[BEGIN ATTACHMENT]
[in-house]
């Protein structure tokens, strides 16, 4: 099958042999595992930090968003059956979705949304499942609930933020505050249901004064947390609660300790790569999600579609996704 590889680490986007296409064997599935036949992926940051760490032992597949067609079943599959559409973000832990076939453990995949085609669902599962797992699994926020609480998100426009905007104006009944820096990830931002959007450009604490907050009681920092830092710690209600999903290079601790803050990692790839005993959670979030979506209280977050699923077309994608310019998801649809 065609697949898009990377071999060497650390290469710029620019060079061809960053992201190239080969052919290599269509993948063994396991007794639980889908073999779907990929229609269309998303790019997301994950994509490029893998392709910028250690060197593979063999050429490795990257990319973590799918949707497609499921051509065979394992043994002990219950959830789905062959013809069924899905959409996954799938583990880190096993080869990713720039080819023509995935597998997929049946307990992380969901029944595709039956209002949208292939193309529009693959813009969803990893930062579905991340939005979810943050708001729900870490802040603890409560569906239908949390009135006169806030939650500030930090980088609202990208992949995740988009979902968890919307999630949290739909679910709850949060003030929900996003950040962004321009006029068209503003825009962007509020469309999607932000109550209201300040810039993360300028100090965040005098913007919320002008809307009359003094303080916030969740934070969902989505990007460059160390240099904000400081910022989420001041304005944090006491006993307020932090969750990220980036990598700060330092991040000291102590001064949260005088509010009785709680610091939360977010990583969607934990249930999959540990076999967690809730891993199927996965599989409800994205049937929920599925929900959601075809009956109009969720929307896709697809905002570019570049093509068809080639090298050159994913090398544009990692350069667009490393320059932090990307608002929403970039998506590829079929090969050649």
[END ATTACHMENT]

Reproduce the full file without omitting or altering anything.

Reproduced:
[in-house]
């Protein structure tokens, strides 16, 4: 099958042999595992930090968003059956979705949304499942609930933020505050249901004064947390609660300790790569999600579609996704 590889680490986007296409064997599935036949992926940051760490032992597949067609079943599959559409973000832990076939453990995949085609669902599962797992699994926020609480998100426009905007104006009944820096990830931002959007450009604490907050009681920092830092710690209600999903290079601790803050990692790839005993959670979030979506209280977050699923077309994608310019998801649809 065609697949898009990377071999060497650390290469710029620019060079061809960053992201190239080969052919290599269509993948063994396991007794639980889908073999779907990929229609269309998303790019997301994950994509490029893998392709910028250690060197593979063999050429490795990257990319973590799918949707497609499921051509065979394992043994002990219950959830789905062959013809069924899905959409996954799938583990880190096993080869990713720039080819023509995935597998997929049946307990992380969901029944595709039956209002949208292939193309529009693959813009969803990893930062579905991340939005979810943050708001729900870490802040603890409560569906239908949390009135006169806030939650500030930090980088609202990208992949995740988009979902968890919307999630949290739909679910709850949060003030929900996003950040962004321009006029068209503003825009962007509020469309999607932000109550209201300040810039993360300028100090965040005098913007919320002008809307009359003094303080916030969740934070969902989505990007460059160390240099904000400081910022989420001041304005944090006491006993307020932090969750990220980036990598700060330092991040000291102590001064949260005088509010009785709680610091939360977010990583969607934990249930999959540990076999967690809730891993199927996965599989409800994205049937929920599925929900959601075809009956109009969720929307896709697809905002570019570049093509068809080639090298050159994913090398544009990692350069667009490393320059932090990307608002929403970039998506590829079929090969050649």